Many of these unauthorized institutions have repeatedly violated the interest rate cap. Yet the regulator has failed to take any disciplinary measures amid fears that millions of depositors may panic over whether they will lose their money. Thus, the CBI has cautiously applied a discouragement policy, aiming to push customers to withdraw their money from such institutions.
This policy has not borne fruit due to the attractiveness of the interest rates offered by these bodies.
In his latest soft confrontation, Farshad Heidari, the CBI’s deputy for supervisory affairs, said Oct. 1 that each financial institution can attract only as much resources as the CBI determines. He argued that banks with higher reserve requirements can absorb more resources in the form of fixed savings accounts and other forms of savings.
“Any bank that does not comply with the interest rate cap approved by the Money and Credit Council will be disciplined through any means available to the regulator, including the reserve requirement tool. So it would be beneficial to the banks to avoid attracting resources by offering higher deposit rates than the approved cap,” he warned. Heidari also expressed hope that the new regulatory measures, which will be communicated to financial institutions later in November, could improve healthy competition in the monetary market.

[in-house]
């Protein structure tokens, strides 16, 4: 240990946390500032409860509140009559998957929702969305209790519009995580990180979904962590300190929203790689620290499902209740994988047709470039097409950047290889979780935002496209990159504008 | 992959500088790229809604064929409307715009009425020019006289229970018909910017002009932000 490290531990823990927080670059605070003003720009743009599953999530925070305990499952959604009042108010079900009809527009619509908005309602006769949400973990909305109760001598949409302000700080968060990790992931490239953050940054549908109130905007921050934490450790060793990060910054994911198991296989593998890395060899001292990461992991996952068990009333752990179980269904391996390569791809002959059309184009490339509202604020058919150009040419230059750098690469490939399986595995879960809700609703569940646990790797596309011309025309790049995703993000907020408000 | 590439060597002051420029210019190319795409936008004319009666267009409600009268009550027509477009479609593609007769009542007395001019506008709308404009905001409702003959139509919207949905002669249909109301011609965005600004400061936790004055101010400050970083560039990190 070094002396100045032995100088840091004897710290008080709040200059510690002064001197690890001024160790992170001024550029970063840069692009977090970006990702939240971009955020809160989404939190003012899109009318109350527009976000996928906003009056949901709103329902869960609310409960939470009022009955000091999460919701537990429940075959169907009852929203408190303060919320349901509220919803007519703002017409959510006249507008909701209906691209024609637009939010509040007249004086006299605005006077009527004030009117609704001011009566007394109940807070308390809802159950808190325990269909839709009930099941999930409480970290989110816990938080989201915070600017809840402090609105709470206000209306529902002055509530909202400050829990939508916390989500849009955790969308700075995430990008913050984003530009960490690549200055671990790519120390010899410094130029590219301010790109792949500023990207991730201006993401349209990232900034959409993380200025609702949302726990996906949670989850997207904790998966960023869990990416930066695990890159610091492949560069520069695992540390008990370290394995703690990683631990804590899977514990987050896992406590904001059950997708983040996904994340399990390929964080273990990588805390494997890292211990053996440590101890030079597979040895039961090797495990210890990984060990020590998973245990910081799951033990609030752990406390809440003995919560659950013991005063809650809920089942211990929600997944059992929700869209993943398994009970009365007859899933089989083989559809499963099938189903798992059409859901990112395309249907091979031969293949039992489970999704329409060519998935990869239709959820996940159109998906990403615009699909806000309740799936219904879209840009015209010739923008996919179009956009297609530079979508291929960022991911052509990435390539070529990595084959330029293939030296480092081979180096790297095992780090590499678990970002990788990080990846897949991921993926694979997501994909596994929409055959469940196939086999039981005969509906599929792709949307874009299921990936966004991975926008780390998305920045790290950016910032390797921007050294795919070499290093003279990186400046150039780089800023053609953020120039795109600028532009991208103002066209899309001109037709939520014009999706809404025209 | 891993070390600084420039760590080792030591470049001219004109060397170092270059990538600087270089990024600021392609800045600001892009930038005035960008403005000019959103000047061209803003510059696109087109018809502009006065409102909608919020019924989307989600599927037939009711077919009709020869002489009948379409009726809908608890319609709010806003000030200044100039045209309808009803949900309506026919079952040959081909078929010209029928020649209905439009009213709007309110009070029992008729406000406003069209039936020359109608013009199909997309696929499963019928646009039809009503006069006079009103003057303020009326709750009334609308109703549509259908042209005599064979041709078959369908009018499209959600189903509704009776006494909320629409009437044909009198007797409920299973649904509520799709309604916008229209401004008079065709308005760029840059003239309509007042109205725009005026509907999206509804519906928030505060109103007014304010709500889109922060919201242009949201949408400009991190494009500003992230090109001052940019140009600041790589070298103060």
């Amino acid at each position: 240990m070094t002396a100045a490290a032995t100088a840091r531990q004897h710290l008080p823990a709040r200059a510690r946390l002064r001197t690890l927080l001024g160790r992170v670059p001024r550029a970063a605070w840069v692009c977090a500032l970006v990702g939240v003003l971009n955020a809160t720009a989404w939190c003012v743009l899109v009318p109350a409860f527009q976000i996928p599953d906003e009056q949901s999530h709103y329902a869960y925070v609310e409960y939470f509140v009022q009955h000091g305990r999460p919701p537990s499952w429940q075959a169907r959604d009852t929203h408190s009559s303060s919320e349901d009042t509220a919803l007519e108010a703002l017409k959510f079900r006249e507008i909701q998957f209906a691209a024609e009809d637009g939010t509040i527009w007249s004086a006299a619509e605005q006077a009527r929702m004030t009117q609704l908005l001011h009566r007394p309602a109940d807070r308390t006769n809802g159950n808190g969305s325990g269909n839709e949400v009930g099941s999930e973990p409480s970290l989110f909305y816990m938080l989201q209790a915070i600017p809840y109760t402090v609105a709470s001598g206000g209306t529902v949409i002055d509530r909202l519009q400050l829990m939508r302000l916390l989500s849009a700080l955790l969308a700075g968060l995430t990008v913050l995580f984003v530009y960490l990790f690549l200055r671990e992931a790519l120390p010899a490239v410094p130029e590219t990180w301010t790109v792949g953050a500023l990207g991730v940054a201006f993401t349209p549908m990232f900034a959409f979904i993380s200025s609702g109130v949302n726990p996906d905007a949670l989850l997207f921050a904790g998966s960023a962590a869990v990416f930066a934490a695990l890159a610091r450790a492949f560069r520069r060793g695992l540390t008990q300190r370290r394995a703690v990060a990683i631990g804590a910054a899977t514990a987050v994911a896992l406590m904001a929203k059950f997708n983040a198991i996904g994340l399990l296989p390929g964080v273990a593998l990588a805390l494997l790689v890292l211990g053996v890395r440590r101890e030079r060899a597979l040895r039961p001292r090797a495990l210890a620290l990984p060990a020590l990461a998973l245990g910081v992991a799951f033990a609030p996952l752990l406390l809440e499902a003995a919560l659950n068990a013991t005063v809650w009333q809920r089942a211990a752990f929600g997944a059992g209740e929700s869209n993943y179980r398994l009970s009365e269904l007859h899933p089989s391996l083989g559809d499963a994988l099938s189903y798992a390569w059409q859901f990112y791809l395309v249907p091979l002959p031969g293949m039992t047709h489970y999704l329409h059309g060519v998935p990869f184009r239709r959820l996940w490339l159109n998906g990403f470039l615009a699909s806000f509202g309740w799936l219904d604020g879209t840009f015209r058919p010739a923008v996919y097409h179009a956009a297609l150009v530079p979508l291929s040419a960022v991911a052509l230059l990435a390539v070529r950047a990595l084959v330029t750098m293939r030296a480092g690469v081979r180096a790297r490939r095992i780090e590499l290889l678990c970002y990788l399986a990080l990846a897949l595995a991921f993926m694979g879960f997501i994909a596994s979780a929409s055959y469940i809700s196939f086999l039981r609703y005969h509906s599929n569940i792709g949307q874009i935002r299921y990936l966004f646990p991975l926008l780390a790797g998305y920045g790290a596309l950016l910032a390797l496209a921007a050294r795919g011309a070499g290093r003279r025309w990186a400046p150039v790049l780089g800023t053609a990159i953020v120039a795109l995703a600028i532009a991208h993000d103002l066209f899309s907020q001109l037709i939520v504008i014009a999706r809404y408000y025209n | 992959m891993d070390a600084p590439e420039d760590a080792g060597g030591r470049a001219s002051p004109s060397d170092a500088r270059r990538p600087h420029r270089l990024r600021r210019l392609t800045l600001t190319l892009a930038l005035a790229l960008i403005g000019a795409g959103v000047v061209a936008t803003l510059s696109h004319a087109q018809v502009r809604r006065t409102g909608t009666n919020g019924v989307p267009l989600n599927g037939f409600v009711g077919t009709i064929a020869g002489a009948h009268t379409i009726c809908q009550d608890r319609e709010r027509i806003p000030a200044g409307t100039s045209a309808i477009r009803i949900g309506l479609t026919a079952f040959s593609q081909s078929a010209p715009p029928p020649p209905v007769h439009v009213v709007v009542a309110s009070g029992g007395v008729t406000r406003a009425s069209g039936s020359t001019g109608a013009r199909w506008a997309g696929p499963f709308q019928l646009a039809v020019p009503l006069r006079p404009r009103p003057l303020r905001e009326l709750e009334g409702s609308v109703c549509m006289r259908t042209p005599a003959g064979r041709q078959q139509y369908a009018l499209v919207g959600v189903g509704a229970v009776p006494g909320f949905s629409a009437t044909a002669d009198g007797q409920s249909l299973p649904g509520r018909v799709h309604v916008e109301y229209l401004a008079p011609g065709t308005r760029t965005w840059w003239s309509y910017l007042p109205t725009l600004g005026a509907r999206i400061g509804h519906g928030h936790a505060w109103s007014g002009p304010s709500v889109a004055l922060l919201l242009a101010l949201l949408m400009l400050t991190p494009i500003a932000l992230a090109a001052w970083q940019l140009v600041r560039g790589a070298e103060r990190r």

Yet it remains unclear how feasible the CBI’s latest plan really is. One issue is how the regulator plans to supervise millions of electronic transactions as large sums of money are transferred into savings accounts at credit and finance institutions daily. Leading economic newspaper Donya-e Eqtesad suggested Oct. 2 that the regulator should either sign an agreement with the offending institution giving it a timeline to correct its wrongdoings, or set a deposit rate cap for such bodies. Otherwise, it is unlikely that they would comply with the deposit limit to be announced.
In fact, the CBI itself has confessed that it is facing a dilemma when it comes to disciplining the unlicensed institutions. According to Farhad Khaalati, the director of the office for supervising non-bank institutions at the Central Bank, the credit and finance institutions do not hold reserve requirements with the CBI.